I haven’t even mentioned the services of CART (Communication Access in Real Time) or STT/STTR (Speech To Text) as an educational tool yet. These services were not available to me as a student but where they have been made available for at talks, meetings, or events I have absolutely benefited from being better at retaining the information being spoken simply because I can read every word.  I look forward to more research and evidence in the area of real-time live subtitling/captioning access because again I think all learners could benefit from this not just those who struggle to hear what is being said.

    What has been your experience with using captioning or subtitling as an educational tool been?

    *other accessible MOOCs are available.

     
    • Claude Almansi 12:17 am on September 23, 2014 Permalink | Reply

      Great post, Dawn: thank you.

      About the “double encore” for “Dublin core” error in a Coursera lecture that you mention: I think the instructor was mistaken in saying it was likely due to an auto-captioning error: Coursera used to visit appalling automatically voice-recognition generated original subs (1) on volunteer translators when it was using an Amara.org team, but at least, volunteers were able to fix them – in the course videos as well – before translating them.

      But with their new crowdtranslating initiative called the Global Translator Community (GTC), they said, in a hangout for GTC volunteers:

      “…When they [Coursera's university partners] request captioning, that goes to a company that we work with,that does human language-captioning of videos. So then people listen to the videos and actually,humans write out the words that are being spoken on the screens.
      Now, the people who are doing these captions, they are not subject-matter experts,so, for instance in the course on Machine Learning, you know,they’re probably going to get some words wrong, there are going to be grammatical mistakes and, you know, one of the challenges that I realize, that we certainly realize is a challenge,is that English transcripts are not perfect.We think that they’ve improved a lot, we’ve worked with this provider that we use to improve that.I don’t know if any, if actually some of you had been on the platform for a couple of yearsand saw the transcripts back in 2012,and maybe you can tell that they have gone better — I hope so.” (1)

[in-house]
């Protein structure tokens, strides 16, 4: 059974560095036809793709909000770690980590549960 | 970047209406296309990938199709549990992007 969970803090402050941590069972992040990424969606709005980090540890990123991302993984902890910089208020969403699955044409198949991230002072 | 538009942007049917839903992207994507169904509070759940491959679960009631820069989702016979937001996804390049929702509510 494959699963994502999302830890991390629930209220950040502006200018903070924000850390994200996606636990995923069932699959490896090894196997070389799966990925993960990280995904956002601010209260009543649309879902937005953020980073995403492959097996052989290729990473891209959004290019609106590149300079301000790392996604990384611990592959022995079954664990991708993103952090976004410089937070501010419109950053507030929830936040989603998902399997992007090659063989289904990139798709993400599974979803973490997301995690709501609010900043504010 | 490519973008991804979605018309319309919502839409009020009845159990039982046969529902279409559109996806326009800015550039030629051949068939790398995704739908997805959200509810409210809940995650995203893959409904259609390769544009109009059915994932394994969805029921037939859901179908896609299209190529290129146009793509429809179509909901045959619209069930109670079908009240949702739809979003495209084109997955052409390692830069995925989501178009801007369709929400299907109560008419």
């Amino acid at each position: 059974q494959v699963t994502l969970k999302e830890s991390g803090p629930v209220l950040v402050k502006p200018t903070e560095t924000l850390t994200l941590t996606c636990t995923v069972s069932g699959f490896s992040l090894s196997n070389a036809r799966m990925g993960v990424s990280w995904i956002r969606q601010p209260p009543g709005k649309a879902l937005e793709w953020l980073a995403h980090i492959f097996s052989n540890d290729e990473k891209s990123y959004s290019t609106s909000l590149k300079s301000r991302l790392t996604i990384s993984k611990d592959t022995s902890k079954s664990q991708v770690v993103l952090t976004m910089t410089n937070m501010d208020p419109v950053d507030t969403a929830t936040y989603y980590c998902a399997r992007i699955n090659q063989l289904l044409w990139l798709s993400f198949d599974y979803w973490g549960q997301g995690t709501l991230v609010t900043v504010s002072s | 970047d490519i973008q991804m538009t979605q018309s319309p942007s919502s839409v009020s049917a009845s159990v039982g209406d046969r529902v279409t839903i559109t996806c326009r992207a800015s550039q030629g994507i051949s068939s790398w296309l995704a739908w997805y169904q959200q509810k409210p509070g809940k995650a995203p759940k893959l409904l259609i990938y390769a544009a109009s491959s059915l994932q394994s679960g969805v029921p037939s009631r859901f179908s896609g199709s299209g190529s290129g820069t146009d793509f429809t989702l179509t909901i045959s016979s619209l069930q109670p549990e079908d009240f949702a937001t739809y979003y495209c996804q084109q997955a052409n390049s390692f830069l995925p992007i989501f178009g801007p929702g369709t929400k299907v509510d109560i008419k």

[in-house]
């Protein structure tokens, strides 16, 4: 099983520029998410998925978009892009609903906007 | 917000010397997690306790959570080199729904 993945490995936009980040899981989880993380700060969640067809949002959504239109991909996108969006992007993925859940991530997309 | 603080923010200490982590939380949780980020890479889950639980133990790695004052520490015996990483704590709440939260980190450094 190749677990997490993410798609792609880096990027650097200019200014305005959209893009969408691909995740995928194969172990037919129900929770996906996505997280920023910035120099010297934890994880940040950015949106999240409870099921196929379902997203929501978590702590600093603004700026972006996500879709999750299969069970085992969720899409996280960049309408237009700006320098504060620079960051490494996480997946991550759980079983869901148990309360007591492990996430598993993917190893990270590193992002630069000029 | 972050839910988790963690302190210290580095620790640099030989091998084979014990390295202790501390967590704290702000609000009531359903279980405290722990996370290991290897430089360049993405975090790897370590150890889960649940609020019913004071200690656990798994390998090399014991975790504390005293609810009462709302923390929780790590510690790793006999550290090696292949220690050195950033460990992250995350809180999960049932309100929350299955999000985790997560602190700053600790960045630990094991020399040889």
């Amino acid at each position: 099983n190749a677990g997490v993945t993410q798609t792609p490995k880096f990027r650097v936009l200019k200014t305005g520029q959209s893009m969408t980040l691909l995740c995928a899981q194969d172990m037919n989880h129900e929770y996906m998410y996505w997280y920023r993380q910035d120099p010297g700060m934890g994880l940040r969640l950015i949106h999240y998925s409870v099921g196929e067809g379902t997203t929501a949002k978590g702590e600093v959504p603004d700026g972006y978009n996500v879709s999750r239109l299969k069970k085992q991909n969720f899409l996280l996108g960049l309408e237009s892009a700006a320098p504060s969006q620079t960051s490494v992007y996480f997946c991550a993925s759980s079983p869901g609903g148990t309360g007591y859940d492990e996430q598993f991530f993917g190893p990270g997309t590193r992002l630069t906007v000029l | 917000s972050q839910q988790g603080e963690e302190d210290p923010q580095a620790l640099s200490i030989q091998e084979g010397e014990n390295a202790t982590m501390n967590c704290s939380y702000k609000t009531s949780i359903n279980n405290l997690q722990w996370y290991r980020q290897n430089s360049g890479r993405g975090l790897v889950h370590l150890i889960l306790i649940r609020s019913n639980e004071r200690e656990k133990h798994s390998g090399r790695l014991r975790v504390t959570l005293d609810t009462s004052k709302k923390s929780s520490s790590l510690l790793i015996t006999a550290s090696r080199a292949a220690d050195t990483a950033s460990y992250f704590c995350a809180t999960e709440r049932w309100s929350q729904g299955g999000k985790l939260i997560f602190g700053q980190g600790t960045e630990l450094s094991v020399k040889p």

Actually they haven’t, by a long shot: there might be fewer transcription errors than with the former auto-captions, though that’s arguable, but now, as the GTC uses Transifex, which is NOT a subtitling app, for translating the original subtitles, volunteers have no way to fix them anymore: hence the staple absurd splitting, frequent bad syncing, sometimes long unsubtitled parts, not to mention inane mentions of non verbal audio, like just [music] without describing it. So on June 6, Coursera staff started a Google spreadsheet, http://goo.gl/ilB1uK , where volunteers are meant to report these original subtitles issues via a form, so staff can respond to them. Problem: staff hasn’t responded to a single entry after June 16.

      About captioning for literacy: not UK but Indian: http://www.planetread.org/ . Pity the video on the home page is uncaptioned, but the site offers many resources, theoretical and practical.

      As to my use of captioning in education: in a couple of really open online courses for Italian teachers organized by Andreas Formiconi (3), I deviously started captioning some videos then asked if other participants would like to join. Only a few did, but they got really interested, and some posted about it in their blogs.

      (1) See https://github.com/acli/Coursera-subtitles#things-to-watch-out-for-if-you-want-to-work-on-courseras-subtitles

      (2) From the the transcript generated by the captions in http://www.amara.org/en/videos/4H50v2EYDXP7/info/global-translator-community-hangout-with-daphne-koller/

      (3) See his http://iamarf.org/ blog

      • iheartsubtitles 10:22 am on September 23, 2014 Permalink | Reply

        Hi Claude, thanks for commenting. Some very interesting background and links with regards to Coursera’s subtitling and captioning methods.

    • Arlene Mayerson 7:57 pm on September 29, 2014 Permalink | Reply

      I am a lawyer with the Disability Rights Education and Defense Fund who litigated the Netflix case. If any one has trouble accessing MOOC’s because of lack of captions, please contact me at amayerson@dredf.org. Thanks.

  • iheartsubtitles 12:25 pm on July 24, 2014 Permalink | Reply
    Tags: , , ,   

    Invisible Subtitled Live Theatre – Trial in the UK 

    Giojax, the company using 3D technology to create invisible subtitles for use by cinemas have just announced that the same technology is to be trialled in the theatre.

    Originally set up as a crowd-funded business, the now private company with private investors is running a trial of the invisible subtitles technology to subtitle a musical in October this year.

    The principle is the same as for the cinema. Audience members who wish to see the captions running during the live performance can wear 3D glasses and view the subtitles via a box situated on the theatre stage. The subtitles will be in English and is aimed as a solution to provide subtitles for the deaf and hard of hearing so should not be confused with translation subtitles or surtitles that you may have seen at opera performances.

    If you are interested in trying this technology out, the trial will take place on Saturday October 4th at the matinée performance at the Harlow Theatre for the Barry Manilow musical Copacabana:

    Her name was Lola, she was showgirl… So begins this tale of romance and stardom that has captivated audiences in the West End, Atlantic City and on-screen across the US. With sensational original songs by Barry Manilow, dazzling costumes and fabulous choreography is a show that will leave you breathless. Featuring hits such as Dancin Fool, Who Needs To Dream, Aye Caramba, and of course the Grammy award-winning Copacabana, this is a show sure to have you humminh the tunes all the way home. Harlow Playhouse is proud to present the premiere of Barry Manilow’s revised version of the original show for 2014.